are *completely* unaffected by measurement. (Which is entirely true
up to bone-picking.)  Evolution in fact did not at all prepare me to
deal with things whose properties emerge only upon measurement, as
witnessed by the absolute and dumbfounded astonishment of early 20th
century physicists.



[SPK]



I strip and fall headlong over your use of the phrase "...then it is best to regard those as..."! This is what convinces me that you are arguing for a "common sense realism" and not a realism that can be used without such caveats!

I have tried many times to talk to you on the phone about the problem in Einstein's quip, in reaction to Bohr's ideas, that "the Moon does not top existing just because he is not looking at it", or something along those lines. The problem is that Common Sense Realist, like yourself and Einstein, neglect the simple fact that while they are not looking at the moon directly, the particular world that they are contemplating includes causal relations that include the moon with its particular properties.

The problem is that if we are going to be consistent with our claim that the properties of the world or anything in it are *fixed* and "*completely* unaffected by measurement" then one must be sure to remove each and every aspect of their actuality that goes into the act of fixing that definiteness. Here, again, is that "crack" that through which "unreality" is oozing.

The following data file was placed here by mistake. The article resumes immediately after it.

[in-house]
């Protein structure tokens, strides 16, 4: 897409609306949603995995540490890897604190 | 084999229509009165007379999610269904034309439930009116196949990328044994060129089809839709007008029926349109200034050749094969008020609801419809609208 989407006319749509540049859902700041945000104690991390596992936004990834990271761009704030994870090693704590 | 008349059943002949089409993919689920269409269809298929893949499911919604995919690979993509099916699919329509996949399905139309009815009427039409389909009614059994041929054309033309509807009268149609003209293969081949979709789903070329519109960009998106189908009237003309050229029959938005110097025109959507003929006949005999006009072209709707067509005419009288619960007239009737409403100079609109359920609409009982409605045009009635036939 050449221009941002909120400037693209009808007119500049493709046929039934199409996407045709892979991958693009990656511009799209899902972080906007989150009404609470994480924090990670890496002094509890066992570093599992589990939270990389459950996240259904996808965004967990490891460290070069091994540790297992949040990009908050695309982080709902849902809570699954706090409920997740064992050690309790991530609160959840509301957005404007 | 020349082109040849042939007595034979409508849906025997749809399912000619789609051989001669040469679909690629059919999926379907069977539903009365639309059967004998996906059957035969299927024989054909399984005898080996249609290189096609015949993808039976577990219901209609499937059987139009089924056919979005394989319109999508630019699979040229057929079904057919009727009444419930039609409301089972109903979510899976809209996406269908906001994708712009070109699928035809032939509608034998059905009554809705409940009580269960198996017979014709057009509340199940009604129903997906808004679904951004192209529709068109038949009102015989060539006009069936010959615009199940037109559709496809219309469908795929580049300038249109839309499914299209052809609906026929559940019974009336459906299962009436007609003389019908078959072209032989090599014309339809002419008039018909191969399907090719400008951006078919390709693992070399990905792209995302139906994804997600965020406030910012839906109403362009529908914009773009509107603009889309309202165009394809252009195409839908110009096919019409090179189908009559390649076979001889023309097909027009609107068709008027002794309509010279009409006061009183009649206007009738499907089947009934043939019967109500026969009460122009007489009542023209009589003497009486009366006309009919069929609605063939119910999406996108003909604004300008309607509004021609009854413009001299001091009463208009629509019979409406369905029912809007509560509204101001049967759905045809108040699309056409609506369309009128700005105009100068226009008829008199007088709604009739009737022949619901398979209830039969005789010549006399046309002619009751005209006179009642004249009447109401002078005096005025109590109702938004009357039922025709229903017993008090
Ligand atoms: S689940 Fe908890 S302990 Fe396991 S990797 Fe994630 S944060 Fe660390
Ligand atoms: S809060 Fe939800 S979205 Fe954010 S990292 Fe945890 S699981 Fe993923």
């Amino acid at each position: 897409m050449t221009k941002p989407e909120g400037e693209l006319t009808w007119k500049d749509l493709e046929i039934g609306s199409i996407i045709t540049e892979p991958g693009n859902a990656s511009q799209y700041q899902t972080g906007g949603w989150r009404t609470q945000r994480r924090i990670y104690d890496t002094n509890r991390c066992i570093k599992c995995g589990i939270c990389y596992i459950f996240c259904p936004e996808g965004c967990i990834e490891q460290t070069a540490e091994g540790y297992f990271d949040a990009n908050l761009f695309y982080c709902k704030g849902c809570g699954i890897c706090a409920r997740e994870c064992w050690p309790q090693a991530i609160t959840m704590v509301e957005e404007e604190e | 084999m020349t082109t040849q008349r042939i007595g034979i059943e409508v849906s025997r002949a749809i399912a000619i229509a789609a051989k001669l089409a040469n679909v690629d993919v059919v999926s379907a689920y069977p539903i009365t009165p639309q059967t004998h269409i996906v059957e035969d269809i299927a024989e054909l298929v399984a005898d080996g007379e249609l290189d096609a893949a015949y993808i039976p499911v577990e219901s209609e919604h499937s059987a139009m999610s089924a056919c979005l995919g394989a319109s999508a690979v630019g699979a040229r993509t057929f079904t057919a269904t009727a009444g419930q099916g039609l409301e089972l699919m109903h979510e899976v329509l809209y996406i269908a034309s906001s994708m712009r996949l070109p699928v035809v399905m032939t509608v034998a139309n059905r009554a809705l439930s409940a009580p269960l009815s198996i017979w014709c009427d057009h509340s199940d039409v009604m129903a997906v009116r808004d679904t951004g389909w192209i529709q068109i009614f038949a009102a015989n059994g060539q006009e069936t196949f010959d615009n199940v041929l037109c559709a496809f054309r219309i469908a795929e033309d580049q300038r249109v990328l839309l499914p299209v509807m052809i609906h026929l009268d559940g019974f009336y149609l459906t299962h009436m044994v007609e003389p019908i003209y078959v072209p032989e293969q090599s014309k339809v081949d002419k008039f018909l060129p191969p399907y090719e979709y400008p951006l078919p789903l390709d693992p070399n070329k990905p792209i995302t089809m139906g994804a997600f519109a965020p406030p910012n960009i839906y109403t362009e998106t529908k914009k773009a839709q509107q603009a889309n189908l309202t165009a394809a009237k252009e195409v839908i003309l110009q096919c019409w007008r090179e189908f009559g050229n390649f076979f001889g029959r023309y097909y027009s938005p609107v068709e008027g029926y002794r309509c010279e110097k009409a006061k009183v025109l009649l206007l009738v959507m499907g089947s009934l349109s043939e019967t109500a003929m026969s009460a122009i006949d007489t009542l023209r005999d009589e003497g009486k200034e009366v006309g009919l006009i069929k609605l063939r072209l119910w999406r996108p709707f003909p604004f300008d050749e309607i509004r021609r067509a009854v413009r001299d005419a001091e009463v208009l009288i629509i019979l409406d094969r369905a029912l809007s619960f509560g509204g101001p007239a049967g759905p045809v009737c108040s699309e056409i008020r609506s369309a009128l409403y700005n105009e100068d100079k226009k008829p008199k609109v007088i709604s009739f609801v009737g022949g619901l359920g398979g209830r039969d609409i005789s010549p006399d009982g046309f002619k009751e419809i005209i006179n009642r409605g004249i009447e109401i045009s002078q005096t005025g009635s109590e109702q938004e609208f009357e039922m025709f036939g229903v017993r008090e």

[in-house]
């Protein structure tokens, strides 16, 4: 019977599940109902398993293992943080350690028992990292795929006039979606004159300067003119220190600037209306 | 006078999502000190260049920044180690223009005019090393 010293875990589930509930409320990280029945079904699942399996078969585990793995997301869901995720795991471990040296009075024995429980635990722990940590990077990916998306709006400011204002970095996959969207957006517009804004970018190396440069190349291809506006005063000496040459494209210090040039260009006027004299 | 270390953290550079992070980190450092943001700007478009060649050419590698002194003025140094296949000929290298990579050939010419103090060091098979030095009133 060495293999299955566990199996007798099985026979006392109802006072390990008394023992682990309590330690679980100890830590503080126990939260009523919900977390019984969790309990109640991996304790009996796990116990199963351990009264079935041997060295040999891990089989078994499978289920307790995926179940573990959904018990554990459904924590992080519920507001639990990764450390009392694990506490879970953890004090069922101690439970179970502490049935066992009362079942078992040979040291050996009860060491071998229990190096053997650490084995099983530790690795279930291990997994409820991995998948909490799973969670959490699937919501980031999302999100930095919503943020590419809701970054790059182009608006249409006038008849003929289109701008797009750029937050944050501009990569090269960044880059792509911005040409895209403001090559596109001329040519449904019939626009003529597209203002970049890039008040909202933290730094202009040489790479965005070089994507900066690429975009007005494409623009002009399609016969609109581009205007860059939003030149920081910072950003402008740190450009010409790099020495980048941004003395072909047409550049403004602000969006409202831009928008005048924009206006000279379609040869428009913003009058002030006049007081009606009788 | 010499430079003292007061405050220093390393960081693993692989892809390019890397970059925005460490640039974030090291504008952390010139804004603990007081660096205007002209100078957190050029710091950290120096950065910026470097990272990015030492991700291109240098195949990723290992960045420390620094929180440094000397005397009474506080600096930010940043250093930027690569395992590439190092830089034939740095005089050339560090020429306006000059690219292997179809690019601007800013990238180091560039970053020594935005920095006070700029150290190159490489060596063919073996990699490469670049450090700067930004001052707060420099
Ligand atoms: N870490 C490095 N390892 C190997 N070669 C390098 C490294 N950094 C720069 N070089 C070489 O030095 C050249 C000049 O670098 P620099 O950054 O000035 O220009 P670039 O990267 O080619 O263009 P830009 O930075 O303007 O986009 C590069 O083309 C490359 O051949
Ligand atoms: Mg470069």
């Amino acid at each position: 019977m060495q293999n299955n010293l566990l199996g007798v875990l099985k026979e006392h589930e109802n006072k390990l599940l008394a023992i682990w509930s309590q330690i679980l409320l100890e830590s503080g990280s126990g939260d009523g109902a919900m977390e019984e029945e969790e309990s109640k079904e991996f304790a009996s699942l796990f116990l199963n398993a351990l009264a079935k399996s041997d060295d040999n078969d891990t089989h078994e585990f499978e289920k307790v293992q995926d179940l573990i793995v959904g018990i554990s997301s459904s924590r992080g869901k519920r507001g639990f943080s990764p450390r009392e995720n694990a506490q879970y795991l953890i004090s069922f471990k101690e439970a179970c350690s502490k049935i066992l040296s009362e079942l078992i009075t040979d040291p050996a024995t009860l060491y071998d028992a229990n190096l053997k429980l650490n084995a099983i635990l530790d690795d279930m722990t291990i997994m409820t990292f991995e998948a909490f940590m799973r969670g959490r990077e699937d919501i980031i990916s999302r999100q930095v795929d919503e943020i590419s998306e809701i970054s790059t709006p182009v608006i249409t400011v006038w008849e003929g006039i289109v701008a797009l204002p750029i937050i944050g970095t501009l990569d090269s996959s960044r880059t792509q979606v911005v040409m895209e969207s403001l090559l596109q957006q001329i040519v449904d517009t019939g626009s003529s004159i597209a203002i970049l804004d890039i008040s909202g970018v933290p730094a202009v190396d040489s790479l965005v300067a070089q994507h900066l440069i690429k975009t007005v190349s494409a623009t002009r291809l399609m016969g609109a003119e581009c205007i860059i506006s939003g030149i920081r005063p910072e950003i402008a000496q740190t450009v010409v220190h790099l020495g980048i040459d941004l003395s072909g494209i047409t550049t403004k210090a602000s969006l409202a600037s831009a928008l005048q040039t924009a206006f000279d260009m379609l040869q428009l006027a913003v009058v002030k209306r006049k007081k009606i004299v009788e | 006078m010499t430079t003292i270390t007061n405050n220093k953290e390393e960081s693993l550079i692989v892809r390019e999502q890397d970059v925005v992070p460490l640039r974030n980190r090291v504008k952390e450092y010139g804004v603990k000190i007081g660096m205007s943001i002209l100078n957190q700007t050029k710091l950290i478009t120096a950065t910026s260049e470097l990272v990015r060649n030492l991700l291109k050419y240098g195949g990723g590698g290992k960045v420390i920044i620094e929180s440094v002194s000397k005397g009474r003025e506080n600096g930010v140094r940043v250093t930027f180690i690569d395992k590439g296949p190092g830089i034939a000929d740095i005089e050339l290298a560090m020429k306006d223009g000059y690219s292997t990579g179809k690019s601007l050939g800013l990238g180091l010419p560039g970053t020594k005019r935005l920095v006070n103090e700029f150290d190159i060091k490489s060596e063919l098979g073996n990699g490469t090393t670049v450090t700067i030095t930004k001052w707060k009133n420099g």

I do not like this unreality one bit and thus am trying to patch up Realism so it does not have this problem.



[LC]
My bottom line: the specification of a particular observational context
makes a difference *only* on the microscopic level. Now yes, it's true
that solid objects---according to our best theories---retain their
integrity only because of quantum effects, but in this and all normal
macroscopic effects, stability emerges as a statistical and overwhelmingly
probable phenomenon.



[SPK]



"*ONLY*"! I'm sorry Lee, but that does not cut it! Your argument is just too positivist for me... If we are going to be consistent then we have to own up to the REAL implications of your last sentence here:



solid objects---according to our best theories---retain their
integrity only because of quantum effects, but in this and all normal
macroscopic effects, stability emerges as a statistical and overwhelmingly
probable phenomenon.





> [SPK]
    I am claiming that we should not conflate *existence* with *property
definiteness*.
[LC]
What is the harm for other than microscopic phenomena?



[SPK]



Oh my! Are we not expecting our models of the world to be consistent? This is like in the theory superstrings where everything is neatly explained and accounted for except for the pesky little things about not being background independent, no evidence of superpartners, etc.



I am, working on an idea as to how the appearance of "property definiteness" comes to be, such that Common Sense Realism works *when we ignore little details*, but that is for another post. First I need to get you to admit that the assumption of a priori property definiteness is an obstacle to the advance of physics.



Onward!



Stephen